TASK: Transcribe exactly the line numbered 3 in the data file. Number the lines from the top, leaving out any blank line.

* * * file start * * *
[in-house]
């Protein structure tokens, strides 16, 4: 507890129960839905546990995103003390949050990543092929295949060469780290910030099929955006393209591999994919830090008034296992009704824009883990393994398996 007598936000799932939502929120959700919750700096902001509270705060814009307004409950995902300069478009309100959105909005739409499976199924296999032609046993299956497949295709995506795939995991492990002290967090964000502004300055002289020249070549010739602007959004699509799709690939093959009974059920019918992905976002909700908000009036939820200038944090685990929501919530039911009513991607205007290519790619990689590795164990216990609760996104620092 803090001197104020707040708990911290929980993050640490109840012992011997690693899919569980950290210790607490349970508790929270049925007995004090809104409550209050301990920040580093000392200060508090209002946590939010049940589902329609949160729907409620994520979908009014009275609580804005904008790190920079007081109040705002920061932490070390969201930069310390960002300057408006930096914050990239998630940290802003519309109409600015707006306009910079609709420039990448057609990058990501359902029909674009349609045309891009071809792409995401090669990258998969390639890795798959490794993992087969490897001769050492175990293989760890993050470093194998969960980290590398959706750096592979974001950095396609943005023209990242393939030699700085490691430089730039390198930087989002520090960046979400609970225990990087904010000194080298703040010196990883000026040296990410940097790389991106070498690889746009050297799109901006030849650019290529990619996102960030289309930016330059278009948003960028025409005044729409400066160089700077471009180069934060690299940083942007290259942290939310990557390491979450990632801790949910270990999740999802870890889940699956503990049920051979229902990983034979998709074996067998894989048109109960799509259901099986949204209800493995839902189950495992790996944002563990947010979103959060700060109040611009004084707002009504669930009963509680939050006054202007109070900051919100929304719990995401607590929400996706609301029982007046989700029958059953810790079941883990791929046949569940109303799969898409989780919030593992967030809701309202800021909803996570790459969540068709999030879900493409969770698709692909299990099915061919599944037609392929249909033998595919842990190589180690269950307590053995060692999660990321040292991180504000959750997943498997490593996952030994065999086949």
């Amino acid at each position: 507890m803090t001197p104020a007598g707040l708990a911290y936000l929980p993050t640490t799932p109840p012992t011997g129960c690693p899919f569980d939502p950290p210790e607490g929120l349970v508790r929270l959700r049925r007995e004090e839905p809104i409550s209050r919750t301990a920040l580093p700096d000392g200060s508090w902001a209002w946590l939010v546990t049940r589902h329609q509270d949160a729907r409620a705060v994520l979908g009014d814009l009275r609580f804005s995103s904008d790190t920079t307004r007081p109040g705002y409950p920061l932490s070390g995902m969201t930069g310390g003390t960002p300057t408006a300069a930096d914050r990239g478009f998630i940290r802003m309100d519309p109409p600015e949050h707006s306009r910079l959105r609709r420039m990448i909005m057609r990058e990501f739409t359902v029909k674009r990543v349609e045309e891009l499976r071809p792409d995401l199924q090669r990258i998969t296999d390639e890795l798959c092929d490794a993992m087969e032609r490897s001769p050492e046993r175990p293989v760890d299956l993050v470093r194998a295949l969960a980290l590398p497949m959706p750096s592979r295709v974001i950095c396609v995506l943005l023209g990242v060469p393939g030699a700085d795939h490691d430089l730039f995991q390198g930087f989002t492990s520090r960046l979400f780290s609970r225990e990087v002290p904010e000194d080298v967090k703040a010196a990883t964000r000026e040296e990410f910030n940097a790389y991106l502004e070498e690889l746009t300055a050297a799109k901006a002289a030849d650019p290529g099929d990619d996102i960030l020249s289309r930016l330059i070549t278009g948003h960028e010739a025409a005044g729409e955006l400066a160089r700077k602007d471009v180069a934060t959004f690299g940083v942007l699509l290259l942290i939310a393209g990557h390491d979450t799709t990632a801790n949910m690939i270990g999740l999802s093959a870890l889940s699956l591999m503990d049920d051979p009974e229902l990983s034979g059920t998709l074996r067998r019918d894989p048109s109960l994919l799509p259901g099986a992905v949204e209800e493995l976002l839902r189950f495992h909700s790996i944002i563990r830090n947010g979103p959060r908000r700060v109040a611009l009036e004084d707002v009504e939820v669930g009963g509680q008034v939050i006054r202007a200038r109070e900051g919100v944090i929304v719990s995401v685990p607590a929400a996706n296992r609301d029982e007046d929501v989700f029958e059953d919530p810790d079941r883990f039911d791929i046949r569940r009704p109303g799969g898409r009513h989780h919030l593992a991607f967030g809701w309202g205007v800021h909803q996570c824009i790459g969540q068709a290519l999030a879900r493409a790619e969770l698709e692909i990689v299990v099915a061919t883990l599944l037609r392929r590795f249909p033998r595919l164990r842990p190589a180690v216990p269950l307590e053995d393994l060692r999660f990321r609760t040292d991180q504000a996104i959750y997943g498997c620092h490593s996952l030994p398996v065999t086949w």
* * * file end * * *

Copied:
């Amino acid at each position: 507890m803090t001197p104020a007598g707040l708990a911290y936000l929980p993050t640490t799932p109840p012992t011997g129960c690693p899919f569980d939502p950290p210790e607490g929120l349970v508790r929270l959700r049925r007995e004090e839905p809104i409550s209050r919750t301990a920040l580093p700096d000392g200060s508090w902001a209002w946590l939010v546990t049940r589902h329609q509270d949160a729907r409620a705060v994520l979908g009014d814009l009275r609580f804005s995103s904008d790190t920079t307004r007081p109040g705002y409950p920061l932490s070390g995902m969201t930069g310390g003390t960002p300057t408006a300069a930096d914050r990239g478009f998630i940290r802003m309100d519309p109409p600015e949050h707006s306009r910079l959105r609709r420039m990448i909005m057609r990058e990501f739409t359902v029909k674009r990543v349609e045309e891009l499976r071809p792409d995401l199924q090669r990258i998969t296999d390639e890795l798959c092929d490794a993992m087969e032609r490897s001769p050492e046993r175990p293989v760890d299956l993050v470093r194998a295949l969960a980290l590398p497949m959706p750096s592979r295709v974001i950095c396609v995506l943005l023209g990242v060469p393939g030699a700085d795939h490691d430089l730039f995991q390198g930087f989002t492990s520090r960046l979400f780290s609970r225990e990087v002290p904010e000194d080298v967090k703040a010196a990883t964000r000026e040296e990410f910030n940097a790389y991106l502004e070498e690889l746009t300055a050297a799109k901006a002289a030849d650019p290529g099929d990619d996102i960030l020249s289309r930016l330059i070549t278009g948003h960028e010739a025409a005044g729409e955006l400066a160089r700077k602007d471009v180069a934060t959004f690299g940083v942007l699509l290259l942290i939310a393209g990557h390491d979450t799709t990632a801790n949910m690939i270990g999740l999802s093959a870890l889940s699956l591999m503990d049920d051979p009974e229902l990983s034979g059920t998709l074996r067998r019918d894989p048109s109960l994919l799509p259901g099986a992905v949204e209800e493995l976002l839902r189950f495992h909700s790996i944002i563990r830090n947010g979103p959060r908000r700060v109040a611009l009036e004084d707002v009504e939820v669930g009963g509680q008034v939050i006054r202007a200038r109070e900051g919100v944090i929304v719990s995401v685990p607590a929400a996706n296992r609301d029982e007046d929501v989700f029958e059953d919530p810790d079941r883990f039911d791929i046949r569940r009704p109303g799969g898409r009513h989780h919030l593992a991607f967030g809701w309202g205007v800021h909803q996570c824009i790459g969540q068709a290519l999030a879900r493409a790619e969770l698709e692909i990689v299990v099915a061919t883990l599944l037609r392929r590795f249909p033998r595919l164990r842990p190589a180690v216990p269950l307590e053995d393994l060692r999660f990321r609760t040292d991180q504000a996104i959750y997943g498997c620092h490593s996952l030994p398996v065999t086949w």